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July 29, 2014 | NPR · House and Senate negotiators reached a compromise, $17 billion agreement to improve medical care for veterans. The deal comes in the final week before Congress leaves town for a monthlong recess.
 
July 29, 2014 | NPR · Washington Post reporter Liz Sly tells Renee Montagne that U.S. arms may be flowing to moderate Syrian rebels, but the aid seems to be too little too late to affect the course of the civil war.
 
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July 28, 2014 | NPR · The militant group threatens to kill parents who immunize their children. As a result, polio has come roaring back in Pakistan. Eradication now hinges on whether the country can control the virus.
 

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July 28, 2014 | NPR · A new salvo has been fired in the fight over teacher tenure. A group led by former TV anchor Campbell Brown filed a complaint in New York state court, arguing that tenure laws are preventing the state from providing every child with the "sound, basic education" its constitution guarantees.
 
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July 28, 2014 | NPR · Why are so many low-income and minority kids getting second-class educations in the U.S.? That question is at the center of the heated debate about tenure protections and who gets them.
 
July 28, 2014 | NPR · Only one movie in July, Transformers: Age of Extinction, has broken the 100 million mark during its opening weekend. Box office receipts all summer have proven anemic. Paul Dergarabedian, a senior media analyst with RENTRAK, talks to Audie Cornish about the box office slump.
 

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July 26, 2014 | NPR · Hezbollah has been a longtime ally of Hamas, but during this most recent conflict between Israel and Gaza they've taken a sideline role. NPR's Scott Simon talks to the BBC's Kim Ghattas in Beirut.
 

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July 27, 2014 | NPR · Fighting in Ukraine near the crash site of Malaysia Airlines Flight MH17 has international investigators staying away. NPR's Arun Rath talks with OSCE's Michael Bociurkiw about the investigation.
 

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Automobile travel

Jun 7, 2012 — If there's one thing that teenagers of all stripes spend their energy on, it's friendship. These outstanding new novels for young adults explore friendship wherever it blossoms, whether in the extremes of a dystopian future or the more mundane emotional extremes of high school.
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Feb 27, 2012 — Get ready: In 2013, an alien race called the Boov are going to invade Earth. Or, at least, that's what happens in Adam Rex's vision of the future. Author Gin Phillips says that The True Meaning of Smekday stuck with her. Do you have a favorite book about aliens? Let us know in the comments below.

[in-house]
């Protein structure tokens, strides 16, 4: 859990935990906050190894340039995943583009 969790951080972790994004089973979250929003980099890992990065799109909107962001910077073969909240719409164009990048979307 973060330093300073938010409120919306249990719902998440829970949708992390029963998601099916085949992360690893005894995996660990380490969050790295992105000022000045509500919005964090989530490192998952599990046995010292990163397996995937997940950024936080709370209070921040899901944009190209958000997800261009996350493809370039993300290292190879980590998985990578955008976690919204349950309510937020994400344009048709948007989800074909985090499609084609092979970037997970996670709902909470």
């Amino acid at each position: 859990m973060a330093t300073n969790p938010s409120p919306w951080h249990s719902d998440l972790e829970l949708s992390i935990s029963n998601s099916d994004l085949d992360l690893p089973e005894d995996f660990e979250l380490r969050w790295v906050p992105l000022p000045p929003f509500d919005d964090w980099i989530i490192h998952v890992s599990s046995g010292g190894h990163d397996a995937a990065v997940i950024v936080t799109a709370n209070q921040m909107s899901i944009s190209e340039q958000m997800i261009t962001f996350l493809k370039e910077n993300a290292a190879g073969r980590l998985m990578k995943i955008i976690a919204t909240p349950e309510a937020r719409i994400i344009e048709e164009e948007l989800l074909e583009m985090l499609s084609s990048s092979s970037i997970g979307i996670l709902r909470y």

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Jul 14, 2011 — NPR coverage of The Terrible Privacy of Maxwell Sim by Jonathan Coe. News, author interviews, critics' picks and more.
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Mar 15, 2011 — Tea Obreht makes her sparkling debut with the folkloric Tiger's Wife, and another new author, Cara Hoffman, holds her own with the creepy but elegant So Much Pretty. A Jay-Z biography falls short, but Jonathan Coe's humorous novel about Internet loneliness is an acerbic glimpse of modern times.
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Sep 4, 2010 — In their seven-year love affair with Interstate 95, Stan Posner and Sandra Phillips-Posner have found the best Polish sausage, Berger cookies and a battleship you can spend the night on.
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Dec 10, 2009 — The end of another year means another giant stack of books you missed during the past 12 months. Nancy Pearl, our favorite librarian, stops by to share recommendations that should keep old, young and 'tween readers content.
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Dec 10, 2009 — Libba Bray's novel is narrated by a 16-year-old boy diagnosed with "mad cow" disease. He embarks on a crazy, complicated quest for a cure, encountering a range of quirky characters — some of whom may be the result of his disease-driven delusions.
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Jun 29, 2006 — Author Robert Sullivan's new book chronicles his family's cross-country trips from Oregon to New York. Its subtitle paints the picture: Cross Country: Fifteen Years and 90,000 Miles on the Roads and Interstates of America with Lewis and Clark, a lot of bad motels, a moving van, Emily Post, Jack Kerouac, my wife, my mother-in-law, two kids, and enough coffee to kill an elephant.
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Dec 7, 2004 — The Greek myth of the fate of Eurydice, who dies after being saved from Hades by Orpheus, provides the kernel of one of Pulitzer Prize-winner Paula Vogel's favorite scenes. Vogel discusses Sarah Ruhl's vision of Eurydice with NPR's Susan Stamberg.
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